This recurring lesson encourages students to comprehend their reading through inquiry and collaboration. They work independently to choose quotations that exemplify the main idea of the text, come to a consensus about those quotations in collaborative groups, then formulate "quiz" questions about their reading that other groups will answer.
After taking a virtual tour of the Globe Theater in Elizabethan London, students use graphic organizers to compare attending a performance at the Globe to attending a Broadway play or movie. Then they work collaboratively to create a commercial advertisement geared towards an Elizabethan audience.
After gaining skill through anazlying a historic and contemporary speech as a class, students will select a famous speech from a list (included) and write an essay that identifies and explains the rhetorical strategies that the author chose while crafting an effective speech. The analysis will consider questions such as: What makes a good argument? How did the author's rhetoric evoke a response from the audience? Why are the words still famous today?
In this lesson students learn to evaluate political cartoons for their meaning, message, and persuasiveness. Students first develop critical questions about political cartoons. Then they access an online activity to learn about artistic techniques cartoonists frequently use. Finally, students will work in small groups to analyze a political cartoon.
Surveys are an important tool when doing research and learning to evaluate information. In this lesson, students consider the purpose and meaning of surveys, learn what types of questions are asked, evaluate the validity of a specific survey, and write in their journals to reflect what they have learned.
This page contains a teacher's guide for Anne Frank: The Diary of a Young Girl. The guide includes background information on the time period and on Anne Frank's life, prompts for writing and discussion, vocabulary words, and supplemental information and resources to extend knowledge of World War 2 and the Holocaust and their timelines.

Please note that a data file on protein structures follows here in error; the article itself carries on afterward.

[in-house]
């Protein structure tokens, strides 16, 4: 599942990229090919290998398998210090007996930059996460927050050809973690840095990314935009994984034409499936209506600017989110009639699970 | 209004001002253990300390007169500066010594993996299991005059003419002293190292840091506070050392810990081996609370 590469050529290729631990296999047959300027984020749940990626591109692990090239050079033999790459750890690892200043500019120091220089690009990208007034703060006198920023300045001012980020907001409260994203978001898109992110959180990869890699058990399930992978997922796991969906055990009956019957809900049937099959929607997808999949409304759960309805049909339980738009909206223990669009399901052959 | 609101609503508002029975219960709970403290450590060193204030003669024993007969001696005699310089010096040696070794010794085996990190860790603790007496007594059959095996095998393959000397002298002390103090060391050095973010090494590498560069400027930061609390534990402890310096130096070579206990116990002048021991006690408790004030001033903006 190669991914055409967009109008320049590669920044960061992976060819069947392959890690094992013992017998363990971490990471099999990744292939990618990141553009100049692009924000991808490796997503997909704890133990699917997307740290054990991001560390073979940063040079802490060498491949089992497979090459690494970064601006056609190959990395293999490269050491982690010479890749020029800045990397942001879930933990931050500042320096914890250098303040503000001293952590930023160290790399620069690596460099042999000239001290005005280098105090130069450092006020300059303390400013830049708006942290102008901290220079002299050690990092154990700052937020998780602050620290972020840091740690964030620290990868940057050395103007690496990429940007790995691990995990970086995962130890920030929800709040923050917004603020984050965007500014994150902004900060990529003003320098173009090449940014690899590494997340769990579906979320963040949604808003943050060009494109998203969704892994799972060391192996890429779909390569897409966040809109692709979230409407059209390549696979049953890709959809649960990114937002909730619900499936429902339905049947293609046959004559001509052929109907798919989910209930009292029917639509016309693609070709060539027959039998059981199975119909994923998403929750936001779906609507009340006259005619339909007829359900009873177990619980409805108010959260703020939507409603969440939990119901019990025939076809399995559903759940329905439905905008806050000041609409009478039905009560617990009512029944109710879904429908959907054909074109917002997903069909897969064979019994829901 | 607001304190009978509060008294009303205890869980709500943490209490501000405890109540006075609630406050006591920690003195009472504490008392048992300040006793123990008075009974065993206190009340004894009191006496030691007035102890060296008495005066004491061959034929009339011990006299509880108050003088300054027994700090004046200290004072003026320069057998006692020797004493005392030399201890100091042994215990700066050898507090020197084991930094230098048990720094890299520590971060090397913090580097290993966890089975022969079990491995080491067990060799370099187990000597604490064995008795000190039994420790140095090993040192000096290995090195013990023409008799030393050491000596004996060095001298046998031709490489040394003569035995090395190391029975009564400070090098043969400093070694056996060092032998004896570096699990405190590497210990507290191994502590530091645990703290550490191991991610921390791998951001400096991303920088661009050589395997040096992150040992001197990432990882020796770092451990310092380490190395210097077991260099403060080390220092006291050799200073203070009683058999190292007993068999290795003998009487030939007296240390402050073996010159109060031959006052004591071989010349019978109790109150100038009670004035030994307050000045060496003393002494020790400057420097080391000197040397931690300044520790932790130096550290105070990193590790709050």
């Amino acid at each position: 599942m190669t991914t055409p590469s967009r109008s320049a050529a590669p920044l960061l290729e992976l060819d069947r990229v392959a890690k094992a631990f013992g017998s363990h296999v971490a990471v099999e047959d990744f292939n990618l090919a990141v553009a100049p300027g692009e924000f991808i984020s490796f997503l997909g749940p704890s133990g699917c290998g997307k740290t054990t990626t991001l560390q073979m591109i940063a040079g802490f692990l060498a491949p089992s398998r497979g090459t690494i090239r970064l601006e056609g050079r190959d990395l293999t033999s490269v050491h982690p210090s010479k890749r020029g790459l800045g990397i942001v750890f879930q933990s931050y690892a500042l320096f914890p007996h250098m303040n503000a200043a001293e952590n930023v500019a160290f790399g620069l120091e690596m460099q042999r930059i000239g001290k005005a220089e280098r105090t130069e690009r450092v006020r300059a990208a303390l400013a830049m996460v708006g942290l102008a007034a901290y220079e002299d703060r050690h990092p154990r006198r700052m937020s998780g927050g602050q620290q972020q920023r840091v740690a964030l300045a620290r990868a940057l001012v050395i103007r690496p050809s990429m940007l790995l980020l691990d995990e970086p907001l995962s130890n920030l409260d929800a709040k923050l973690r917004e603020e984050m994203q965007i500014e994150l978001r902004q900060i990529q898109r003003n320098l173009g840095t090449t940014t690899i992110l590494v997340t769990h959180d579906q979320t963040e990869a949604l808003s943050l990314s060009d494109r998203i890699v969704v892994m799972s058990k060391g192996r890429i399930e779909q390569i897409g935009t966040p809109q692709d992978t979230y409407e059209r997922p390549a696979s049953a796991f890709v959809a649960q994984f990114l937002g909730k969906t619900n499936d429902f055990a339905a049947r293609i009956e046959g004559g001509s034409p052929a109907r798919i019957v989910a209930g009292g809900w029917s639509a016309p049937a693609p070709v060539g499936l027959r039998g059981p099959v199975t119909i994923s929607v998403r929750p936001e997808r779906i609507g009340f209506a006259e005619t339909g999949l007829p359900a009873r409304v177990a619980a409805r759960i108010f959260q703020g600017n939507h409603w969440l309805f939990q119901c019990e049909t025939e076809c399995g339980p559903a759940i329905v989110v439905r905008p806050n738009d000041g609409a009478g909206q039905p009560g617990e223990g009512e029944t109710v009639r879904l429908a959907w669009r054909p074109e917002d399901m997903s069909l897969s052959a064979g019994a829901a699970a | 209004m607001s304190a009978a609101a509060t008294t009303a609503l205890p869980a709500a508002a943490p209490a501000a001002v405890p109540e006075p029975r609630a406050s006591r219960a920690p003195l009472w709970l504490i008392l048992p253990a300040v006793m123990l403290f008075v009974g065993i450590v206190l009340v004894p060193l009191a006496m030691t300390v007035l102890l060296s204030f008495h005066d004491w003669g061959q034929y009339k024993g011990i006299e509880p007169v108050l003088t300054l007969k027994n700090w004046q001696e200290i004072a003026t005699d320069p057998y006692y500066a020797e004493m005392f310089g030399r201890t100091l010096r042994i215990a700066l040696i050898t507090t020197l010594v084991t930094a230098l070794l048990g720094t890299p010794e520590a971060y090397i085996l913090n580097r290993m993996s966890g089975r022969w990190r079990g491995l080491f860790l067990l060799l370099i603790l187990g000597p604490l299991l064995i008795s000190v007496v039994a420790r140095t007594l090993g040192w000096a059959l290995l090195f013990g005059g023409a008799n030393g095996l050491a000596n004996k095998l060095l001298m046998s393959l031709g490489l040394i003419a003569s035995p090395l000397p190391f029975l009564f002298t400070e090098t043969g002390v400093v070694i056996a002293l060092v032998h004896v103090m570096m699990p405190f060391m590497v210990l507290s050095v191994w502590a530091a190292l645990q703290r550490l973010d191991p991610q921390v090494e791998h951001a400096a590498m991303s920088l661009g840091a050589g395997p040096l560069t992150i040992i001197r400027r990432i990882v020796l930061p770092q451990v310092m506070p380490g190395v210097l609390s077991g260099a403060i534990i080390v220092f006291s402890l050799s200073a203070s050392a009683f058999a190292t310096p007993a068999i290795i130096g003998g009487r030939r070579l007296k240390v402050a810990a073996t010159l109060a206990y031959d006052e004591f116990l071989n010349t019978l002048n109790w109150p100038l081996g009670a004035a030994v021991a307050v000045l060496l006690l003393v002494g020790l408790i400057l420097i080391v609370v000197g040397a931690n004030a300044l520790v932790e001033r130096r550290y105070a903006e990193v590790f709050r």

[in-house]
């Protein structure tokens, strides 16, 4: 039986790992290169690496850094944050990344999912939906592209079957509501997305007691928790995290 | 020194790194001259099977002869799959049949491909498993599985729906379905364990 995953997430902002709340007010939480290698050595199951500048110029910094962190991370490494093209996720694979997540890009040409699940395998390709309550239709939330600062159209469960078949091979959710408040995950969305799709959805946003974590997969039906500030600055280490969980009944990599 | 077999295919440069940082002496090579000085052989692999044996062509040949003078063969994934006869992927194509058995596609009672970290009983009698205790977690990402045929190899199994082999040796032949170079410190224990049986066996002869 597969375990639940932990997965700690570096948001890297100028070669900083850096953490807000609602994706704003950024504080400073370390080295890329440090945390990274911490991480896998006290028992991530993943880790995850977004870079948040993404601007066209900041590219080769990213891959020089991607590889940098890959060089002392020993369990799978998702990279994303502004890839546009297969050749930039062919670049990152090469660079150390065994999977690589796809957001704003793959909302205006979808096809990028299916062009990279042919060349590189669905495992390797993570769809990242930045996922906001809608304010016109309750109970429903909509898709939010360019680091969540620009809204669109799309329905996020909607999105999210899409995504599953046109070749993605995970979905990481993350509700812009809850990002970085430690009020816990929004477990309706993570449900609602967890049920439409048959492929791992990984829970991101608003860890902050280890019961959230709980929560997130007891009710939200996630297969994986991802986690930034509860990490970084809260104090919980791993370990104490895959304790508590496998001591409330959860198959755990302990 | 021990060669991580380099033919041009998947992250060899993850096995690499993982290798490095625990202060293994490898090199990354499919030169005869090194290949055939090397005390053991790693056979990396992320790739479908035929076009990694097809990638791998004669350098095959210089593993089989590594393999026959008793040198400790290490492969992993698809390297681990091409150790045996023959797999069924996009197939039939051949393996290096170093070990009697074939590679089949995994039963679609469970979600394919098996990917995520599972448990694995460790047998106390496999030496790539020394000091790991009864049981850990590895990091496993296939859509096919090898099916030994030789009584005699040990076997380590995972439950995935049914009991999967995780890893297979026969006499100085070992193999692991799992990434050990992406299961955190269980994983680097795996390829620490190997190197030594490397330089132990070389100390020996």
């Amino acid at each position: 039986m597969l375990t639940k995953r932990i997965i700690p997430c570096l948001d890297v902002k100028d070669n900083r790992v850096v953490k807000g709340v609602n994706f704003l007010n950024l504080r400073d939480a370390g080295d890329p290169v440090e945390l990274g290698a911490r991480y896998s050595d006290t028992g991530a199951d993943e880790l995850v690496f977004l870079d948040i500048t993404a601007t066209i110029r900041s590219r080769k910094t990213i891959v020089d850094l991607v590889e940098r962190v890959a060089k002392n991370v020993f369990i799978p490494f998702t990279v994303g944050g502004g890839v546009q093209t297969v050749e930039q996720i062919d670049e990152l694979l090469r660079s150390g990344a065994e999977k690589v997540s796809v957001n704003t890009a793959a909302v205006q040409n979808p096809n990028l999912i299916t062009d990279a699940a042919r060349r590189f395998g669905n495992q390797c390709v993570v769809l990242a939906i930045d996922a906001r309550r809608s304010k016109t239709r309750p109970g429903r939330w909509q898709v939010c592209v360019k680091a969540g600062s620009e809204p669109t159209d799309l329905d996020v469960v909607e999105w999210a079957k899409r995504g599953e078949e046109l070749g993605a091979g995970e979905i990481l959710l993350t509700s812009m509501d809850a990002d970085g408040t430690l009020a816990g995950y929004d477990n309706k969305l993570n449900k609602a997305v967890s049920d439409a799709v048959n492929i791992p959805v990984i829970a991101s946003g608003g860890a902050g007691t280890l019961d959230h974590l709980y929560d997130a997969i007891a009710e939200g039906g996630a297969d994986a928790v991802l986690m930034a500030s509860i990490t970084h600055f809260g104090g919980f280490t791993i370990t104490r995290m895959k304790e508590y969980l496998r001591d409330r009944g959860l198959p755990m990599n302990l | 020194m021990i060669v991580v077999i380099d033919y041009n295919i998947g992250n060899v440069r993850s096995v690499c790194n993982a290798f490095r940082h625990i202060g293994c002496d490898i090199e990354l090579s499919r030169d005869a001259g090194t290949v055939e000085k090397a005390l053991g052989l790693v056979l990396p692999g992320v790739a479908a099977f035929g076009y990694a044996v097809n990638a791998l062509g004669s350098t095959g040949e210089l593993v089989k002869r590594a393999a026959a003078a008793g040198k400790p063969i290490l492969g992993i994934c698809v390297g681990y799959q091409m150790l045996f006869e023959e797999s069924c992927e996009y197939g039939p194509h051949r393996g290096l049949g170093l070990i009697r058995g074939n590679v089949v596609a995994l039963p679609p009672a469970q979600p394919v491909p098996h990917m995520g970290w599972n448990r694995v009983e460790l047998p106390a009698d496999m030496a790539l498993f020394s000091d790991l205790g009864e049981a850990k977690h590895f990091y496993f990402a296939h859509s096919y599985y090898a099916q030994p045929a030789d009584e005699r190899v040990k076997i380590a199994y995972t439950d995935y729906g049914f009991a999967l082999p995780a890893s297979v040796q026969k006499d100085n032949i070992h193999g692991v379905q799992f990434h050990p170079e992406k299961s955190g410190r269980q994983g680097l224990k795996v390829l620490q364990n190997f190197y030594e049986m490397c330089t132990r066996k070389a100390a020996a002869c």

This page contains notes on Anne Frank: The Diary of a Young Girl, with strategies for approach, lesson ideas, suggestions for discussion and projects, and ways to tie the content to modern day issues.
Students will evaulate a nonfiction or realistic text for its cultural relevance to themselves and as a group. Then they analyze the cultural relevance of a selected text using an online tool. After, students search for additional relevant texts; each chooses one and writes a review of the text that they choose.
This resource for "Letter One" from Letters to a Young Poet focuses on how to craft a formal, multi-paragraph essay on how word choice impacts meaning and tone.
This self-study guide from the University of Washington offers well organized resources on the topic of Indian education in the United States from the late 19th- early 20th centuries. The collection provides an overview, followed by detailed readings and images. Sections of the self-study: Part 1: Indian Boarding School Movement Part 2: Mission Schools Part 3: Boarding Schools Part 4: A Typical Daily Schedule Part 5: Negatives and Positives Part 6: Sample Daily Routine